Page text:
(August 2010) Since The Caretaker’s Persistent Repetition of Phrases was originally released on the Install label in 2008 (in a strictly limited edition of a mere 500 copies) James Kirby has garnered mass critical acclaim and commercial success with his epic three-disc lament, Sadly, The Future Is No Longer What It Was, so this timely re-issue is likely to be noticed and snapped up by a completely new audience now. Continuing the minimal aesthetic of the other releases on his History Always Favours The Winners label, it now comes housed in a gatefold card slipcase showcasing nothing but Ivan Seal’s paintings, packaged to resemble an actual artist’s canvas. Track titles are gone from the sleeve, the only remaining text being the title of the album on the disc itself. Even the cover painting itself is unnervingly peculiar and minimal. Is this a painting of an empty picture frame, a painting of a painting of the wall upon which it is hung, or is it a painting of a wall with a painting of a picture frame on it?
Carefully considered, crafted and thematically honed to an incredible level, the compositions on Persistent Repetition of Phrases are mere vignettes in comparison to the super-extended Leyland Kirby works. There he explored feelings of great disappointment with the modern world and consequent, unhappy nostalgia, but unless you’re willing to hunt down rare archival footage or vintage 78s (and the appropriate turntable to play them on) then the closest most of us are likely to get to the looped play-house, music hall and ballroom medleys that haunt this album will be the caricatured and inaccurate recreations of bygone eras seen in films or on television.
Kirby’s work as The Caretaker also frequents distinctly hauntological territory and surface scans of Persistent Repetition of Phrases conjure quavering, monochrome phantoms of burnt-down piers stretching from windswept, pebble beaches into cold, white-horse tussled seas, flickering spectres of parasol carrying ladies and gents strolling along promenades, conversing stiffly in tea-rooms, lace, ruffles, waistcoats, stripy bathing costumes… bloomers!
Connecting of all this together is the linking central theme of the album, which explores the human mind, memory and numerous forms of memory dysfunction.
Pop your tinted spectacles on everyone, it’s time for some “Rosy Retrospection” as we reminisce about how it was in the good old days, when our doors and locks needn’t be made of anything more than paper, when you could leave your windows open and go out for a family picnic in the countryside without fear of being burgled, when people had some respect damn it!
In “False Memory Syndrome” we discovering an old condemned building, the dripping of water through a wrecked roof echoing around the cob-webbed, dank, grey, disused space as the ghosts of imagined figures are revealed, whirling in an unsettling but beautifully choreographed slow-motion through what may once have been a plushly decorated, luxuriously furnished and vibrantly coloured dance hall.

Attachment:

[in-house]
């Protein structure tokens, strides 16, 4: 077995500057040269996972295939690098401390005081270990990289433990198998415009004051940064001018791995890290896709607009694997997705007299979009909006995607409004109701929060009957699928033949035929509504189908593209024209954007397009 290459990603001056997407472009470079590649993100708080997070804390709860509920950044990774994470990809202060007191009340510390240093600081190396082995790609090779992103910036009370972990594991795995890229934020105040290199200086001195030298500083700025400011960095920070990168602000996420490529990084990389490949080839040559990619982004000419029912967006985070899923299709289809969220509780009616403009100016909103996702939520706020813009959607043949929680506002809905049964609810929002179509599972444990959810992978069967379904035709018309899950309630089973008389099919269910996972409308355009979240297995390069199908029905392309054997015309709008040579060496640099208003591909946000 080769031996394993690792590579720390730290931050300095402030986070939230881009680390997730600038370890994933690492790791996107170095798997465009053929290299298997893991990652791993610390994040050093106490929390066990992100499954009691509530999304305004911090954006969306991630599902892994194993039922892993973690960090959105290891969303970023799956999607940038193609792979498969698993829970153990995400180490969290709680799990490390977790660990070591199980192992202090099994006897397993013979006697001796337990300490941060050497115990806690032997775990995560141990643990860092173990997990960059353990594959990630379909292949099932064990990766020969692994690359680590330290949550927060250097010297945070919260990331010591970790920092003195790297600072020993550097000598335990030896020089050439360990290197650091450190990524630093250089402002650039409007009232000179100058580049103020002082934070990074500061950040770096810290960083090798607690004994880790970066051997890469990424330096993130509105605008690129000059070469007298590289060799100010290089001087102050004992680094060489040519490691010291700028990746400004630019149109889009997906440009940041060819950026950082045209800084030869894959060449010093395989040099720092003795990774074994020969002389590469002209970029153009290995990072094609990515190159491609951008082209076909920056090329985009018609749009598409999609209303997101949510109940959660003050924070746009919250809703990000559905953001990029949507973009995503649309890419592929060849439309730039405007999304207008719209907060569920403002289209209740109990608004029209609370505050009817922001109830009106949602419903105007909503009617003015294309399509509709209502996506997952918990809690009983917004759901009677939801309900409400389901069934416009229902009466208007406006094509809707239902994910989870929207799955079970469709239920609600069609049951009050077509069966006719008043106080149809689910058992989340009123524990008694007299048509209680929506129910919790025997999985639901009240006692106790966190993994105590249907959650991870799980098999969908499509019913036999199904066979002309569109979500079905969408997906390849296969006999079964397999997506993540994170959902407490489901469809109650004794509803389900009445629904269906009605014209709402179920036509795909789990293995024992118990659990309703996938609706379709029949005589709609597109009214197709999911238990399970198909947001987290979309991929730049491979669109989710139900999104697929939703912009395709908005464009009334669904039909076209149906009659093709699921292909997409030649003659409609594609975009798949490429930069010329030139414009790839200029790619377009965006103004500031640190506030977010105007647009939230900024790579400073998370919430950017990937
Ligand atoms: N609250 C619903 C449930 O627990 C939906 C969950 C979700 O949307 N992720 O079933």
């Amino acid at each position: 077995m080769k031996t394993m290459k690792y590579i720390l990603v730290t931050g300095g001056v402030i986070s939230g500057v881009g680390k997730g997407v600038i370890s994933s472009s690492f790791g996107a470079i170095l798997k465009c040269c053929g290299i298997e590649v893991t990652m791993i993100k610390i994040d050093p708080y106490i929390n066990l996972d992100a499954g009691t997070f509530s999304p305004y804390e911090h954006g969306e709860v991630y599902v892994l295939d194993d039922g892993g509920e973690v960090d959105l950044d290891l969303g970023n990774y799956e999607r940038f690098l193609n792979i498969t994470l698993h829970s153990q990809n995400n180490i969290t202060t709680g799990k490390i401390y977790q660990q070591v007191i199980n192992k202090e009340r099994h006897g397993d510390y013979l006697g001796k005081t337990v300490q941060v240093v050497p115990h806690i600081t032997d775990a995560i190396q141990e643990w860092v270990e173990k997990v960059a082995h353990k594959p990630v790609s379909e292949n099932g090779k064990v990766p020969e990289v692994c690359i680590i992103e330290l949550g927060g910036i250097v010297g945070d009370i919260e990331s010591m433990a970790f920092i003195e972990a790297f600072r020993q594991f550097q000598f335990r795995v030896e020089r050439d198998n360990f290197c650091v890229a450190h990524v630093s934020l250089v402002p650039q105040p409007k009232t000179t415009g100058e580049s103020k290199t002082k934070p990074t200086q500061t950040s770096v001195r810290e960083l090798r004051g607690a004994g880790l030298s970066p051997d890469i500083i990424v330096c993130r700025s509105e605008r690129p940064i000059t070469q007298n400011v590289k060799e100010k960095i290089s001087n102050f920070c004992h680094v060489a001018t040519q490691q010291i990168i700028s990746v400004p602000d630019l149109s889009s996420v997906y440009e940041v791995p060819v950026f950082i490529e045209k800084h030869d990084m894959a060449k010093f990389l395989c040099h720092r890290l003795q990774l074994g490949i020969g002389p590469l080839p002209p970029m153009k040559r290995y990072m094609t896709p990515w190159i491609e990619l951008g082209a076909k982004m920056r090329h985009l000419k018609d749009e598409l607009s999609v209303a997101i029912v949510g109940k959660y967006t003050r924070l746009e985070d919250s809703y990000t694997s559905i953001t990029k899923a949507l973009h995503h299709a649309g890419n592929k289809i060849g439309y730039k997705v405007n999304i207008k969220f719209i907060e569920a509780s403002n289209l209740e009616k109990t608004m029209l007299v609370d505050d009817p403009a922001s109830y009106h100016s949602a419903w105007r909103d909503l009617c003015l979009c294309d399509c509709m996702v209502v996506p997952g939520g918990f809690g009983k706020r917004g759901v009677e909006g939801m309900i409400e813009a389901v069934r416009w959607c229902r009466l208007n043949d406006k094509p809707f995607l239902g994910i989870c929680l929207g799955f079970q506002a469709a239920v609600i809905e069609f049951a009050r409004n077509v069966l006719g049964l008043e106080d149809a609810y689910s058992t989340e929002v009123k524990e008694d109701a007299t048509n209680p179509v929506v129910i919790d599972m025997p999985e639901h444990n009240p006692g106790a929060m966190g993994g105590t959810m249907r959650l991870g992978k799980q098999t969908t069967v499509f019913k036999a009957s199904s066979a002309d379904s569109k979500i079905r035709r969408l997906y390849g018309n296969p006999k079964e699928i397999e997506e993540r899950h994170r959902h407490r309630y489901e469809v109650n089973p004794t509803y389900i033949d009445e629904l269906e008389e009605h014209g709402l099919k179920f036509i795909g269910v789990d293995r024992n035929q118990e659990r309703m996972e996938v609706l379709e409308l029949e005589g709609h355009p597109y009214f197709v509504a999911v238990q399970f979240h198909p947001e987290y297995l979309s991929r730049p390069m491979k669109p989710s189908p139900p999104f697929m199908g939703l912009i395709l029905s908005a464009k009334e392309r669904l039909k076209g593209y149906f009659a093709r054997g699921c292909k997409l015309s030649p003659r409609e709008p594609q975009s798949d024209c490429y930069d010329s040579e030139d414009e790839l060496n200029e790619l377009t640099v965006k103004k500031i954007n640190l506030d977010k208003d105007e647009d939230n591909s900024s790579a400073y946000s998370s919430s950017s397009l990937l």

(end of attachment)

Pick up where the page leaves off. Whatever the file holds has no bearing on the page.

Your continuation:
Meanwhile, at dinner, we encounter “The Von Restorff Effect” (things that glaringly stand out from everything else around them are most likely to be remembered, often resulting in less being remembered overall), a strong recollection of the familiar, even cosy musical number being played by the live entertainment the most prominent sound to be heard, everyone and everything else around us rendered as a blurred and cluttered background of chilly, indistinct, almost alien quacking sounds that gibber and poke at our peripheral vision.
The album title, title track and “Poor Enunciation” appear to refer to a brain-damage induced language disorder called aphasia that can lead to a number of language related impairments including, funnily enough, “the persistent repetition of phrases”. Listless, elliptical and chilling, “Poor Enunciation” takes us to a dark, abandoned theatre haunted by a phantasmal choir, voices ranging from bass to soprano reaching every shadowy corner and faded, high ceiling. The indistinct, spectral crooning of what could once have been a choir (but could equally be anything at all capable of making a coherent, sustained musical sound) hangs motionless in the windswept air as “Past Life Regression”‘s one-and-a-half minute movement hypnotises the listener, fades, and is then simply repeated again, apparently unchanged. Past-life regression nonsense? Surely not.
The horrible truth of advancing Alzheimer’s is equally chillingly unmasked in the final piece, as darkness and light seem to flood into one another in a confusing melange that, once forced through the mincing machine makes virtually no sense, lacks coherence, happened yesterday (or was it today?), meeting mother at Brighton beach, in the withdrawing room, more tea vicar, on the veranda, no thank you, I don’t do I, is it my bedtime?
Coming across almost as compiled and collated rather than composed and treated (think Akira Rabelais’ Spellewauerynsherde), Persistent Repetition of Phrases is a very peculiar experience indeed. Combining nostalgia and period charm with a heavy dash of the hauntological and the genuinely psychologically disturbing, locking them into disturbed loops and then wrapping them in consummately crafted clouds of vinyl crackle and dank echoing acoustics, The Caretaker reveals a ghostly library of vintage memories and fictions that are quite simply without par.
Persistent Repetition of Phrases is out now on History Always Favours The Winners.